• BRIEF DESCRIPTION OF THE DRAWINGS
  • [0026]
    The accompanying drawings, which are included to provide a further understanding of the invention and are incorporated in and constitute a part of this application, illustrate certain embodiment(s) of the invention.
  • [0027]
    FIG. 1 is a block diagram illustrating a lighting panel according to some embodiments of the invention.
  • [0028]
    FIG. 2 is a schematic diagram illustrating a lighting panel bar according to some embodiments of the present invention.
  • [0029]
    FIG. 3 is a block diagram illustrating a lighting panel system according to some embodiments of the present invention.
  • [0030]
    FIG. 4 is a flow diagram illustrating operations for protecting display components from adverse operating conditions according to some embodiments of the present invention.
  • [0031]
    FIG. 5 is a flow diagram illustrating operations for calculating real-time power dissipation in a lighting panel according to some embodiments of the present invention.
  • [0032]
    FIG. 6 is a block diagram illustrating a lighting panel system according to some embodiments of the present invention.
  • [0033]
    FIG. 7 is a flow diagram illustrating operations for protecting components in a lighting panel having strings of solid state lighting devices according to some embodiments of the present invention.
  • [0034]
    FIG. 8 is a flow diagram illustrating operations for protecting components in a lighting panel having strings of solid state lighting devices according to further embodiments of the present invention.
  • [0035]
    FIG. 9 is a flow diagram illustrating operations for protecting components in a lighting panel having strings of solid state lighting devices according to yet further embodiments of the present invention.
  • [0036]
    FIG. 10 is a flow diagram illustrating operations for protecting components in a lighting panel having strings of solid state lighting devices according to some embodiments of the present invention.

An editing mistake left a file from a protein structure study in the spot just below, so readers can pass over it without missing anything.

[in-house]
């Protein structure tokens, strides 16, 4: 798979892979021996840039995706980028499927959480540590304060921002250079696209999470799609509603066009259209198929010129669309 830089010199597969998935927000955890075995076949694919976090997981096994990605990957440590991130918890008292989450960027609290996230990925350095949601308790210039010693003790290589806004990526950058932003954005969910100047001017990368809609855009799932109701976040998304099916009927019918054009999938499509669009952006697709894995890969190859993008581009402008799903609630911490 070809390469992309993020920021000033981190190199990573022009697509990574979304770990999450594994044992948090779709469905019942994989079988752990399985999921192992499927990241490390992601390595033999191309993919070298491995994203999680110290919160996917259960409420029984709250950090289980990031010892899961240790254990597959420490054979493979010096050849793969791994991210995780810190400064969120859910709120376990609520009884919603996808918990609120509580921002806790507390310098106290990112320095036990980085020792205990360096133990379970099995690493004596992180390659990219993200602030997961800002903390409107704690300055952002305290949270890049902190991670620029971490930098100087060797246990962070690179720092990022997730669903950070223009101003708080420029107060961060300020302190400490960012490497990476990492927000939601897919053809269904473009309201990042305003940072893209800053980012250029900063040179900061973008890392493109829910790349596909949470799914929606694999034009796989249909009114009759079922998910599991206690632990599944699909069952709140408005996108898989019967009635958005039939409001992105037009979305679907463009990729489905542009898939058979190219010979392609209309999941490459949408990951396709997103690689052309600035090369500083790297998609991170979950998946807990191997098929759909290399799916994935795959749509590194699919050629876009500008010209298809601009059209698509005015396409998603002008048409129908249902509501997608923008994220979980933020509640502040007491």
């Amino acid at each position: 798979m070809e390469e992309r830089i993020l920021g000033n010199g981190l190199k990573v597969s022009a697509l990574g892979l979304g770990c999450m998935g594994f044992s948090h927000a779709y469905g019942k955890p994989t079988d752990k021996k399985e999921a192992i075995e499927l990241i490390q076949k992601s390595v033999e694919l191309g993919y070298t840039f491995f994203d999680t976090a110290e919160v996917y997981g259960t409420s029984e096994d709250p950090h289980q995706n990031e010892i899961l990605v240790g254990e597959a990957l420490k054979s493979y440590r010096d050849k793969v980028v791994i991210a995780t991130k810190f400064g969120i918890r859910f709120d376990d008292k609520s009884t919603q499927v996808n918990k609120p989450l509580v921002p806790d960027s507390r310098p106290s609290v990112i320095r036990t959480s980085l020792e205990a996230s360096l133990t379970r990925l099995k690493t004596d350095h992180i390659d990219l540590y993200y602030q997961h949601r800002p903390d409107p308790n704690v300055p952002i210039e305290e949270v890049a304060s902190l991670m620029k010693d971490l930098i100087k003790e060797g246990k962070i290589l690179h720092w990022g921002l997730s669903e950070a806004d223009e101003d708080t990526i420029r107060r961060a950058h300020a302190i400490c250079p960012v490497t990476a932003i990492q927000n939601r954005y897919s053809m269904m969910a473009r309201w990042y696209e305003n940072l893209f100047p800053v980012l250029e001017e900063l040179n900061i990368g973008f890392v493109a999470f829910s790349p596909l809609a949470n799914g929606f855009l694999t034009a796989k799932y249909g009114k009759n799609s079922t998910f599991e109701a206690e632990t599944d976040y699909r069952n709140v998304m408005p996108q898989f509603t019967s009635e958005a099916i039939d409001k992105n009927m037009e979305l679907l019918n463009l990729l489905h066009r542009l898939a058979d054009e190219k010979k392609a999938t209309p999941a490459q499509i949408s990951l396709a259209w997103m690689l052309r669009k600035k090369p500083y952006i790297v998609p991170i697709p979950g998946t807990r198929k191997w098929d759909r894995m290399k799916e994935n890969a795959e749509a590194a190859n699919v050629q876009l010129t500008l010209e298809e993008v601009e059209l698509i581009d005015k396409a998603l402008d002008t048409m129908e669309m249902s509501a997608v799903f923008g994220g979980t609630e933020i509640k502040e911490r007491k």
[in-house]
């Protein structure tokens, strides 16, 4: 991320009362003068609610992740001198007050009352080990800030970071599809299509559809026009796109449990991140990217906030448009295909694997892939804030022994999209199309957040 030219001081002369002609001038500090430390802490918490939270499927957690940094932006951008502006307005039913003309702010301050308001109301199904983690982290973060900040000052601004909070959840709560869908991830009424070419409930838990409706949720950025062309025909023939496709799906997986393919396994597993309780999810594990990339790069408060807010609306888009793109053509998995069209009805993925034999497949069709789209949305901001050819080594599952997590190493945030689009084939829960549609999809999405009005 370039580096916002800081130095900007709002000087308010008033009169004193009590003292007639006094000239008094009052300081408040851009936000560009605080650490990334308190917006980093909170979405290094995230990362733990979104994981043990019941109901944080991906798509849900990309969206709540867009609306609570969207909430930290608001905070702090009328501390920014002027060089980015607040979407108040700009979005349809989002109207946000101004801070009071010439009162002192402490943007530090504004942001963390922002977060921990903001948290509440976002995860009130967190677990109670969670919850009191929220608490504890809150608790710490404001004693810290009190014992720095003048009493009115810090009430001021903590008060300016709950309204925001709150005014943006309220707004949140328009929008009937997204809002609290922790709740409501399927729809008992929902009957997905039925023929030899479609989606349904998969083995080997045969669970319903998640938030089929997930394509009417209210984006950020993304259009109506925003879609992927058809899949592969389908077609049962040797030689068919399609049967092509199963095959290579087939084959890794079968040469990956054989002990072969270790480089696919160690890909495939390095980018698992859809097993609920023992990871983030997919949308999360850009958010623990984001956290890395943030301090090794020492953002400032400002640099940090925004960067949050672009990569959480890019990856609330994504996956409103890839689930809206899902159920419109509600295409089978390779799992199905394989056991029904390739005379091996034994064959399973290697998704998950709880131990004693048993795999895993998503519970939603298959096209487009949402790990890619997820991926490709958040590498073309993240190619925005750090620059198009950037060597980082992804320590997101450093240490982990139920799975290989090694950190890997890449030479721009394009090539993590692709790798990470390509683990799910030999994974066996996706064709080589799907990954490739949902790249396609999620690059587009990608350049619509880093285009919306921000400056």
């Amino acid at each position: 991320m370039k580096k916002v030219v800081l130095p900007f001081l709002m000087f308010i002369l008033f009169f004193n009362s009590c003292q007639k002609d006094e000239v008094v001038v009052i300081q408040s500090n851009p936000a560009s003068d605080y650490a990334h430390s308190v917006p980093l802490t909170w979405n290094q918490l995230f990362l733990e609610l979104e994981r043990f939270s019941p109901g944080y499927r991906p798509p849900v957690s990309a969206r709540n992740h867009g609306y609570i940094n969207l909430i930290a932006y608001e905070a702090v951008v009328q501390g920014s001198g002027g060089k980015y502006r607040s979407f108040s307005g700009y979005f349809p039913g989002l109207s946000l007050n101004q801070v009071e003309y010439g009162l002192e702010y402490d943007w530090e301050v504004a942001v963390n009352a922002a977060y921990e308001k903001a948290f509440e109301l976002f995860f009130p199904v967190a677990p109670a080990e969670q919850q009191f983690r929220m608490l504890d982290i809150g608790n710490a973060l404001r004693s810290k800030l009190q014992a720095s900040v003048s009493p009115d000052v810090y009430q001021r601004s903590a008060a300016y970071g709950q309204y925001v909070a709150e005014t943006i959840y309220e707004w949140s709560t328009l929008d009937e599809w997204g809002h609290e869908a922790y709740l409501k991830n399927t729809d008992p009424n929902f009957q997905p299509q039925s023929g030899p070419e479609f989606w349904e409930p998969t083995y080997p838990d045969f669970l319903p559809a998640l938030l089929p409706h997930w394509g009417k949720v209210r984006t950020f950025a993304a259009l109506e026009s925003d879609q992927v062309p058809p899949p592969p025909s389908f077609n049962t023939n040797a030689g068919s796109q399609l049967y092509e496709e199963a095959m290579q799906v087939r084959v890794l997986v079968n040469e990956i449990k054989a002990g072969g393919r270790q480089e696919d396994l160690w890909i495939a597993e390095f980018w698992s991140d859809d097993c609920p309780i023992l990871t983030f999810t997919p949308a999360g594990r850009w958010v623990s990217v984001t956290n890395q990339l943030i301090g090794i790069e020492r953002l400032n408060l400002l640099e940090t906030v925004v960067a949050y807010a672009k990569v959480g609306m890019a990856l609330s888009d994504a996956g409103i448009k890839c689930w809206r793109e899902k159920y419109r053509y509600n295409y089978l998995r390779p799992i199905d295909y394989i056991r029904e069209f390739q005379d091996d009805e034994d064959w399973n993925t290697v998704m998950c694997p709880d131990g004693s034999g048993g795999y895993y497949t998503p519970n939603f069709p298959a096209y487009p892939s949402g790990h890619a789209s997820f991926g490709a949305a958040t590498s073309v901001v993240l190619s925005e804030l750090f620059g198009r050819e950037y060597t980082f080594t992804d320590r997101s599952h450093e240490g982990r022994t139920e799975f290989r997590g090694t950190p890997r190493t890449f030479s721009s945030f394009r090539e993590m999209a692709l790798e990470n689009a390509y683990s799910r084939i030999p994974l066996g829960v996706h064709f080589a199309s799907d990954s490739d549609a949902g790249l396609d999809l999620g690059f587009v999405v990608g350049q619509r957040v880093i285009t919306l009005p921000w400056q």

• [0037]
    FIG. 11 is a block diagram illustrating backlit display device according to some embodiments of the present invention.
  • [0038]
    FIG. 12 is a block diagram illustrating systems/methods for controlling a solid-state backlighting panel in backlit display device according to some embodiments of the present invention.
  • DETAILED DESCRIPTION OF EMBODIMENTS OF THE INVENTION
  • [0039]
    Embodiments of the present invention now will be described more fully hereinafter with reference to the accompanying drawings, in which embodiments of the invention are shown. This invention may, however, be embodied in many different forms and should not be construed as limited to the embodiments set forth herein. Rather, these embodiments are provided so that this disclosure will be thorough and complete, and will fully convey the scope of the invention to those skilled in the art. Like numbers refer to like elements throughout.
  • [0040]
    It will be understood that, although the terms first, second, etc. may be used herein to describe various elements, these elements should not be limited by these terms. These terms are only used to distinguish one element from another. For example, a first element could be termed a second element, and, similarly, a second element could be termed a first element, without departing from the scope of the present invention. As used herein, the term “and/or” includes any and all combinations of one or more of the associated listed items.
  • [0041]